• Kat Jaibur
    Reply

    Oh. my. friend. Please do not make me sob in Starbucks. I love your heart. And your profound insights. And your big spirit. And I stand (okay, sit) in awe that you could –and would– get all this down immediately. I have much more to say, but not from my iPhone. I’ll be back later. Catching my breath. Adore you.

  • Therese Skelly
    Reply

    Wow Amy, it feels like you are telling my story….except for that writing 6 hrs a day part! But its the story of going deep inside and getting off the merry-go-round of the internet marketing game and really having the courage not only to carve out your little slice in the world, but to do it with courage, authenticity, and LOVE.

    I just wrote a ezine and in it expressed that going forward I’m working to open my heart more and more in the world. To myself, my kids, my community, and my clients.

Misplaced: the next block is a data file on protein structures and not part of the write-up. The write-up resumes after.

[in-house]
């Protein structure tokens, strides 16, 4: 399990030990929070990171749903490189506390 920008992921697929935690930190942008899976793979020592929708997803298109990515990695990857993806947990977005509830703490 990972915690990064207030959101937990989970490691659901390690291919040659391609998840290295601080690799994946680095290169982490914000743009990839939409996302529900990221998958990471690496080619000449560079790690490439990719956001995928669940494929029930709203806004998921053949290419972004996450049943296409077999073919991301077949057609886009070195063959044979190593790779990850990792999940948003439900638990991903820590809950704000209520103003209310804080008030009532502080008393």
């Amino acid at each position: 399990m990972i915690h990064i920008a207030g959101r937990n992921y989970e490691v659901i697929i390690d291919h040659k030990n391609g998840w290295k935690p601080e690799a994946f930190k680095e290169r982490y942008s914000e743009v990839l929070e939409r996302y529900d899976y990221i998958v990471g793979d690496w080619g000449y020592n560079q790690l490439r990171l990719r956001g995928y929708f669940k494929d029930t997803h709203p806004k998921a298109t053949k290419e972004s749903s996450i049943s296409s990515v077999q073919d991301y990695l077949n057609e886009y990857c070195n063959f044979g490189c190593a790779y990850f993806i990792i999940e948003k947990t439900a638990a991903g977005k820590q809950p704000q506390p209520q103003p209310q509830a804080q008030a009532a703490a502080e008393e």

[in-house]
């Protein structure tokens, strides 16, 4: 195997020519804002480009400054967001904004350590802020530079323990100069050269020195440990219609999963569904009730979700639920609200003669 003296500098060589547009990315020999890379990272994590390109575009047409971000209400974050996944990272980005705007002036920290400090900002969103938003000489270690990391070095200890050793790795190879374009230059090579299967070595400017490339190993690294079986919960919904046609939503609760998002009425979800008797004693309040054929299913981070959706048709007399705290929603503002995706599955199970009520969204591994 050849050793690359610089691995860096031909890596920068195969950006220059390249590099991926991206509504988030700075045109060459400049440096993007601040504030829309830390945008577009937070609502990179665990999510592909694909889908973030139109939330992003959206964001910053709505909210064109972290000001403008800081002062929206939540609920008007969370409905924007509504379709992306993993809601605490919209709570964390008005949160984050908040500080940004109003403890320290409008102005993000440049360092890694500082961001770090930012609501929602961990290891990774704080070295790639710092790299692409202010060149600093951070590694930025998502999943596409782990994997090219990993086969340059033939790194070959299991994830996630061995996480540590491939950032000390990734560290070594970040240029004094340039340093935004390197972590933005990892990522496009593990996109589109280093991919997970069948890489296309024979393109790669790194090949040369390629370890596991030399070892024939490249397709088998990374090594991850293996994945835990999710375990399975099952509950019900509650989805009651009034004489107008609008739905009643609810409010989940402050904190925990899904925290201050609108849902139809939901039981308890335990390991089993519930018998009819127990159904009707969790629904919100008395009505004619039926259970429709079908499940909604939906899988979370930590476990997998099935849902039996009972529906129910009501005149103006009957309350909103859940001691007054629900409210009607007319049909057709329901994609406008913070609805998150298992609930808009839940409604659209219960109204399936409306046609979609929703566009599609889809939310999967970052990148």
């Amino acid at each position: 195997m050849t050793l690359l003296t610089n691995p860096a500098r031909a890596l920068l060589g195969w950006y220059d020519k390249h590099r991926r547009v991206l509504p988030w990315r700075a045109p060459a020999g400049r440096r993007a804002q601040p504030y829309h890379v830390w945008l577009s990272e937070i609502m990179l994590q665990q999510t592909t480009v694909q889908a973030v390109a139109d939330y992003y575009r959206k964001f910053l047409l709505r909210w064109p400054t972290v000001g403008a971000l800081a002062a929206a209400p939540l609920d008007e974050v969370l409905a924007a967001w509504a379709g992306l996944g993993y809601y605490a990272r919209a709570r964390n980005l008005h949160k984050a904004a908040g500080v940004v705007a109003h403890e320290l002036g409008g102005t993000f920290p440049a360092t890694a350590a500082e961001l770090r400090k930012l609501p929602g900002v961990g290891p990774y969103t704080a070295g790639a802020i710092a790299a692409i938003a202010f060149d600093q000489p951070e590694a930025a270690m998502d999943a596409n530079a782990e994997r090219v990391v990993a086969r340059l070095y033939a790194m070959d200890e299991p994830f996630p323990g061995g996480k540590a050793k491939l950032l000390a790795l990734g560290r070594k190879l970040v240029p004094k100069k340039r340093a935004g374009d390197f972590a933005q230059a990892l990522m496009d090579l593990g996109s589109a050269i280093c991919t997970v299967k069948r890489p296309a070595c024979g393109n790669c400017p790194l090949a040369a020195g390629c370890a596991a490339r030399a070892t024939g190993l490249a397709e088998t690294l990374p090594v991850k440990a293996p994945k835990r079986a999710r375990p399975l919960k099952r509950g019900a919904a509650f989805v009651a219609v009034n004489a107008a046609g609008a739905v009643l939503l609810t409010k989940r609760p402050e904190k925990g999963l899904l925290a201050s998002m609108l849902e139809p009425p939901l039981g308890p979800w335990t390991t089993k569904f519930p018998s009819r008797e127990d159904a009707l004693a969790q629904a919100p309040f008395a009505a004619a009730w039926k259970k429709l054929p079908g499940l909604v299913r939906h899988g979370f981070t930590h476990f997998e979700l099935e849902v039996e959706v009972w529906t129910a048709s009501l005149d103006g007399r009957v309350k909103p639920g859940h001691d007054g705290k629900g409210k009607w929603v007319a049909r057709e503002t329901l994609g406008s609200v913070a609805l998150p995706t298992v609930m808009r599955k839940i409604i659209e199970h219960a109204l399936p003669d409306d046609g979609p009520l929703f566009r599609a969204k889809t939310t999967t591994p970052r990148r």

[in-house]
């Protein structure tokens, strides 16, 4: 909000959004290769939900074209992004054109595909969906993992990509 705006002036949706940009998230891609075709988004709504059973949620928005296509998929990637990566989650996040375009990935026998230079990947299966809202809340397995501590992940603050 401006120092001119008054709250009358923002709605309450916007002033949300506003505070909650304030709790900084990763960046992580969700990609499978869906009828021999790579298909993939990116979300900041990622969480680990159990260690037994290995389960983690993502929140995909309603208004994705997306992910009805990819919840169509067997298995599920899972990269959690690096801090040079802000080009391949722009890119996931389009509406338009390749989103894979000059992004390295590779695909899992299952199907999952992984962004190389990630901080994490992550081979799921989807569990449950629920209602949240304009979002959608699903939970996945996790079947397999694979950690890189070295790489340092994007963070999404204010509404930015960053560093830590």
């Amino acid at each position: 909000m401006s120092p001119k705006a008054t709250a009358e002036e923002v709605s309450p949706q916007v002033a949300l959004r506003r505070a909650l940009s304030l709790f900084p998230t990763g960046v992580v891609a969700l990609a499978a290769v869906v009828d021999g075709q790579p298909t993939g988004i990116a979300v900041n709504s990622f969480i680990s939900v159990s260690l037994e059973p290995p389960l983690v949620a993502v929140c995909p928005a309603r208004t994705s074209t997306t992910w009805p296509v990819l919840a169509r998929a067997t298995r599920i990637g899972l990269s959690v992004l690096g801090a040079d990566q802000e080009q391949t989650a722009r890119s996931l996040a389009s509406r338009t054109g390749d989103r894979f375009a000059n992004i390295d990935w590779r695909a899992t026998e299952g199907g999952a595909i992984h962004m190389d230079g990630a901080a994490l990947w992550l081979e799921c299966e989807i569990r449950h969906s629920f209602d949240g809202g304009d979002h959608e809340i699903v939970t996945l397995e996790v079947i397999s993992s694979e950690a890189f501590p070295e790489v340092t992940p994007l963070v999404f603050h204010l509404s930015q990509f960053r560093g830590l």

And guess what…there were a few people who unsubscribed!

    But it’s all good. Just making space for the tribe who is waiting for more love in their lives and desiring the kind of success where it doesn’t cost you your soul.

    So thanks Amy….and thanks Alexis for the RT so I could find this awesome article.
    Blessings,
    Therese

  • Erica
    Reply

    Any, this was a truly inspirational post! I too am among those constantly striving for recognition and doing that one more thing to just, maybe, get the break I need to be…what? Thank you for letting me just kick back on this Sunday and relax and write and talk to folks and have…fun.

    Cheers,

    Erica

  • Amy